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寿季「初めて出会った時のこと、覚えてます?」

エレナ「ええ。覚えているわ」

エレナ「寿季が私にぶつかって、読んでいた本を落としてしまったのよね」

寿季「いや、ぶつかったのは別の生徒で、俺は通りがかっただけです」

エレナ「……間違いは誰にでもあるわ」

寿季「今回は惜しいのでセーフということにしておきます

I would translate the bold part sentence literally as "Since this time it is regrettable that your answer is wrong, I would take it as a safe". But I was told by a native speaker that this sentence actually means "Your answer is wrong, but I don't care."

Could you please explain why the sentence means that? I can’t tell it from its literal meaning. I guess it’s because I don’t understand the word セーフ.

And if the sentence implies "but", why is ので used? Shouldn’t it be のに?

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This セーフ is an antonym for アウト, and I believe they are from safe and out as baseball terms. セーフ means "close/questionable but barely acceptable/legal/successful", whereas アウト means "close/questionable but wrong/unacceptable/illegal". They are typically used in the context of the application of rules/laws.

惜しい is not "regrettable" but "close (but wrong)" here. This is typically used in the context of quiz.

So 今回は惜しいのでセーフということにしておく means "It's wrong but close enough, so this time, I will {ignore this / overlook it / consider it not a mistake}".

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  • I see all the answers so far mention the meaning of 惜しい, and I think the "close" explanation is easy to understand. What seems a bit unclear is why "regrettable" is excluded. 『デジタル大辞泉』 does give: 「もう少しのところで実現されずに終わって心残りである。残念だ。」 Could you please explain why the implications of 残念/regrettable/unfortunate don't work here?
    – Eddie Kal
    Jan 14 at 1:25
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    @EddieKal At least in this context, 惜しい is used rather positively, like "close enough" or "almost there". IMO whether there's a regrettable feeling purely depends on the context.
    – naruto
    Jan 14 at 2:56
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    For example, とても惜しい means not "very unfortunate" but "very close". 惜しかった in 失敗したけど惜しかったから次回は成功するだろう is clearly positive, too.
    – naruto
    Jan 14 at 3:38
  • Thank you. Now it's clear!
    – Eddie Kal
    Jan 14 at 7:18
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「今回は惜しい」 means "This time you are so close (to the right answer)". 「惜しい」 has several different meanings, and in the sentence it means "so close", not "regrettable". For example:「負けたけど、惜しかった。(=We lost, but we were so close (to winning)).」

「セーフ」 is a Japanese-English word from "Safe" in baseball. It has a broad meaning depending on the context, such as "Safe/good/OK/right/appropriate". 「アウト」 is the opposite word of 「セーフ」. It means "Out/bad/NG/wrong/inappropriate" or other similar words.

If I say「今回は惜しいのでセーフということにしておきます。」 in English, I will say "Since this time your answer is so close, I would treat it as the right one."

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    I think the "close" explanation is easy to understand. What seems a bit unclear is why "regrettable" is excluded. 『デジタル大辞泉』 does give: 「もう少しのところで実現されずに終わって心残りである。残念だ。」 Could you please explain why the implications of 残念/regrettable/unfortunate don't work here?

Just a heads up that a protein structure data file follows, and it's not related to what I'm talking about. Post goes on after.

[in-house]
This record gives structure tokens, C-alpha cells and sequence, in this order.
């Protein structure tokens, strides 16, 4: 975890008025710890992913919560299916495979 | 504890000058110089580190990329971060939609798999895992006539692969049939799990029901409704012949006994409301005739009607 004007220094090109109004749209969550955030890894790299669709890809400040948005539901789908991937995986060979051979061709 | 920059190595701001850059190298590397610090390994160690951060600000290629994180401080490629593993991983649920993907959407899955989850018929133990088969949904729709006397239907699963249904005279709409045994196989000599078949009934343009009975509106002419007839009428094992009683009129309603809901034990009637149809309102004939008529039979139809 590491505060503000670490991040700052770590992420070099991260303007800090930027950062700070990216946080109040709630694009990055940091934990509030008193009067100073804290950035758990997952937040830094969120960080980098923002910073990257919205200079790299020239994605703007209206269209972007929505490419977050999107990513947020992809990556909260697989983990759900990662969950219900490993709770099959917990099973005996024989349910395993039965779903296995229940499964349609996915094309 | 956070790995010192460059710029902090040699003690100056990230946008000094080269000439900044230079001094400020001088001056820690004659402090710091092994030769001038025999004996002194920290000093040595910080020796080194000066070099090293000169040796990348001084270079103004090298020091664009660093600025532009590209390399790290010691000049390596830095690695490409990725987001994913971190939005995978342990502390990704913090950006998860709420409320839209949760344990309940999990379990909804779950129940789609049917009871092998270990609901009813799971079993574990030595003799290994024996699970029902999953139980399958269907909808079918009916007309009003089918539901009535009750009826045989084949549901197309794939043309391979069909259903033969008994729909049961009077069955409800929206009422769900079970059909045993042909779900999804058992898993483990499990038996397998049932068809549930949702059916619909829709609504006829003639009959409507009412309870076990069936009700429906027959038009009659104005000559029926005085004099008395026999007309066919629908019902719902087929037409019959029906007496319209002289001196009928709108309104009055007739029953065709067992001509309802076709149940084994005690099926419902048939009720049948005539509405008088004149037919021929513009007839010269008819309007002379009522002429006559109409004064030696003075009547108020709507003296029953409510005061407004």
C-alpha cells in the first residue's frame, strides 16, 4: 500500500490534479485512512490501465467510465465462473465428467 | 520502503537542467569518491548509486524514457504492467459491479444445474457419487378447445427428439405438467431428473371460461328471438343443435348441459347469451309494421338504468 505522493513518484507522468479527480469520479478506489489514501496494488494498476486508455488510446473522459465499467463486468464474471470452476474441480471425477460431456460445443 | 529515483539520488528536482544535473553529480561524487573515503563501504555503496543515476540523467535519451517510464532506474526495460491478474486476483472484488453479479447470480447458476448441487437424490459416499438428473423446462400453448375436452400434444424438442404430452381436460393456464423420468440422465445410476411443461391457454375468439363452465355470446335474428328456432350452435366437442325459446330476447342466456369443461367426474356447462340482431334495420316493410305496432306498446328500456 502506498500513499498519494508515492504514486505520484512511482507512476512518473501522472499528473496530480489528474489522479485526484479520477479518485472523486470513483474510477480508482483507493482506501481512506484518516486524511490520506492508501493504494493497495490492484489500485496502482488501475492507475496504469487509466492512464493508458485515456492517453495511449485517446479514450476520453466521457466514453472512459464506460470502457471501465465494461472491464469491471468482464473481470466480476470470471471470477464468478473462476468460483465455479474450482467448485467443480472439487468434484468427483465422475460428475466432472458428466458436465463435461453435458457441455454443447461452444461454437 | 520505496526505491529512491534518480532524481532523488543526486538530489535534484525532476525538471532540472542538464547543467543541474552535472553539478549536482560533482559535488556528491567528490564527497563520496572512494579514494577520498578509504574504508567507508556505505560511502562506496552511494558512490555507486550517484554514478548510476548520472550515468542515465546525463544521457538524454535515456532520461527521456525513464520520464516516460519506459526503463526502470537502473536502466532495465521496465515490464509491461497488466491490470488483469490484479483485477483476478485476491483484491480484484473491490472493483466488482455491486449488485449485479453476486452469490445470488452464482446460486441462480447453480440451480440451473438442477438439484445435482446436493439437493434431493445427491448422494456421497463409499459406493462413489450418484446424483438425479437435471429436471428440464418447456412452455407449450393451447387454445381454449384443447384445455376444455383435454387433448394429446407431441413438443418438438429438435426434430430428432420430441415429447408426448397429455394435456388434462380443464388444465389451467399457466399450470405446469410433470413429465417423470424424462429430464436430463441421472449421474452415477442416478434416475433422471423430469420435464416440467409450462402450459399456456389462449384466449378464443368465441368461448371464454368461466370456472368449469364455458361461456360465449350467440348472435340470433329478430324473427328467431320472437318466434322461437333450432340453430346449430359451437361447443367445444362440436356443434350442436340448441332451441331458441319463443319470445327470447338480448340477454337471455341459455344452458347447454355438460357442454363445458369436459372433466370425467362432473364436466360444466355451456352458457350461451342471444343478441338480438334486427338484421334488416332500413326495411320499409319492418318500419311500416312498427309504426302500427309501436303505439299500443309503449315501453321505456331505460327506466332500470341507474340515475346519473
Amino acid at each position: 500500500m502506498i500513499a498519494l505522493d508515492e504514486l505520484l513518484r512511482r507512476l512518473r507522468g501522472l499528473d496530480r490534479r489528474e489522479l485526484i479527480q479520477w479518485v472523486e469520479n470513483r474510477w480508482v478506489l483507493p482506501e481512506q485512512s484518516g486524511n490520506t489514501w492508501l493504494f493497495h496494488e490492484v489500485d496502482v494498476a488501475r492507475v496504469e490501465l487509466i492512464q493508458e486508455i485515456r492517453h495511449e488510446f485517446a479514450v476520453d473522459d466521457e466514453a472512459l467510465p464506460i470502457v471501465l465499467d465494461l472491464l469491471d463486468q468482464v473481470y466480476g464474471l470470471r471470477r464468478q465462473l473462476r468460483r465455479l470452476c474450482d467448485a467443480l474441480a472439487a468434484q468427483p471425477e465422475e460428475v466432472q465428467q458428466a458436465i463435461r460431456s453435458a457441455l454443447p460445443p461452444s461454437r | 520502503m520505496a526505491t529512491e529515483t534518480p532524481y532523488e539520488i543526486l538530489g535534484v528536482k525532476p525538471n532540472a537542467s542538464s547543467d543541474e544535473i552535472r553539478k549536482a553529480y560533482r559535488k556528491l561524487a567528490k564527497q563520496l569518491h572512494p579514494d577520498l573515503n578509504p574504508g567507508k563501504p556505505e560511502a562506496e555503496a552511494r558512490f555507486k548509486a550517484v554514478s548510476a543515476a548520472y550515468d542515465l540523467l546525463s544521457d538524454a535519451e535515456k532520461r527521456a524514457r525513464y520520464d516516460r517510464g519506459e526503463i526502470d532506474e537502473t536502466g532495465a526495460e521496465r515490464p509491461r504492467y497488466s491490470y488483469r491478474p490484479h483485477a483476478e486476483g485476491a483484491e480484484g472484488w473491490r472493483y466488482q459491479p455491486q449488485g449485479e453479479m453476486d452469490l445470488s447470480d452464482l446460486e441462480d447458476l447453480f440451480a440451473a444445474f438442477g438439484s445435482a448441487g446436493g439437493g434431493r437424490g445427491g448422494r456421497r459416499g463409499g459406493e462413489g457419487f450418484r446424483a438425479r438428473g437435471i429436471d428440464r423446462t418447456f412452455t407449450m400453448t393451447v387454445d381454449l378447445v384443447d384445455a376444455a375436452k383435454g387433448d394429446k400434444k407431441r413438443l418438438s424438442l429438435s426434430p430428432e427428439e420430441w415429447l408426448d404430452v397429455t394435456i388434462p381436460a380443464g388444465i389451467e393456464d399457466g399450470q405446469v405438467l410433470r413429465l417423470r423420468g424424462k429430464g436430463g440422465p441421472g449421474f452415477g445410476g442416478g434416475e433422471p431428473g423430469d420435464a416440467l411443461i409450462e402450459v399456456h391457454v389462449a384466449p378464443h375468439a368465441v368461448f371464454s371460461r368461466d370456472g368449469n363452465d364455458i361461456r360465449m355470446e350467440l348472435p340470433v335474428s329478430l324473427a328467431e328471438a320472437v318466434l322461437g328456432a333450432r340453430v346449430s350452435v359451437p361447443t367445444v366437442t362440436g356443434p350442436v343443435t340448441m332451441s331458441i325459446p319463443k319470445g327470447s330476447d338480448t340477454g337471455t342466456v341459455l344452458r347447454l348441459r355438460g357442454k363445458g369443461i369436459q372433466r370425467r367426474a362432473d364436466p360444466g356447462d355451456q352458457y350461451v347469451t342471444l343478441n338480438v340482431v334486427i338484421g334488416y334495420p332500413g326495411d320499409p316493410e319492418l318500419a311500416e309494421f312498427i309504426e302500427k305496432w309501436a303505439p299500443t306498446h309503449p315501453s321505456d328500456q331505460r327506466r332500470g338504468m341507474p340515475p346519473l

– Eddie Kal
    Jan 14 at 1:26
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This question resembles recursion, because your interpretation is 惜しい.

I would translate the bold part sentence literally as "Since this time it is regrettable that your answer is wrong, I would take it as a safe".

Yes, your word-to-word literal translation per se, is not wrong. I'll elaborate on the "regrettable" and "safe" later.

I can’t tell it from its literal meaning. I guess it’s because I don’t understand the word セーフ.

I disagree. I think the primary reason is, because you don't understand the nuance of 惜しい.

And if the sentence implies "but", why is ので used? Shouldn’t it be のに?

Not necessarily:

寿季's mindset: You're wrong, but it was almost correct. ので (Therefore) I will give you a free pass this time.

Your mindset: You were almost correct, but you're wrong. のに (But) I will give you a free pass this time.

のに is not the best choice here, but I tried to stick to your choice of words.

I guess it’s because I don’t understand the word セーフ.

Let's use baseball as an example here. If the batter makes it to the base before getting tagged, the batter is safe. If too late, out.

If you're from a cricket region, replace safe with in and out remains out. Again the batsman must make it across the line before the ball hits the wickets.

The umpire (寿季) is saying, "well, you were technically out, but it was close enough, therefore I will consider this safe/in".

Now let's dig into 惜しい. Practically, we use the word to express "that was close". If someone answers almost correctly, you can just say "惜しい" and they'll understand that the answer was not too far off.

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    I think the "close" explanation is easy to understand. What seems a bit unclear is why "regrettable" is excluded. 『デジタル大辞泉』 does give: 「もう少しのところで実現されずに終わって心残りである。残念だ。」 Could you please explain why the implications of 残念/regrettable/unfortunate don't work here?
    – Eddie Kal
    Jan 14 at 1:26

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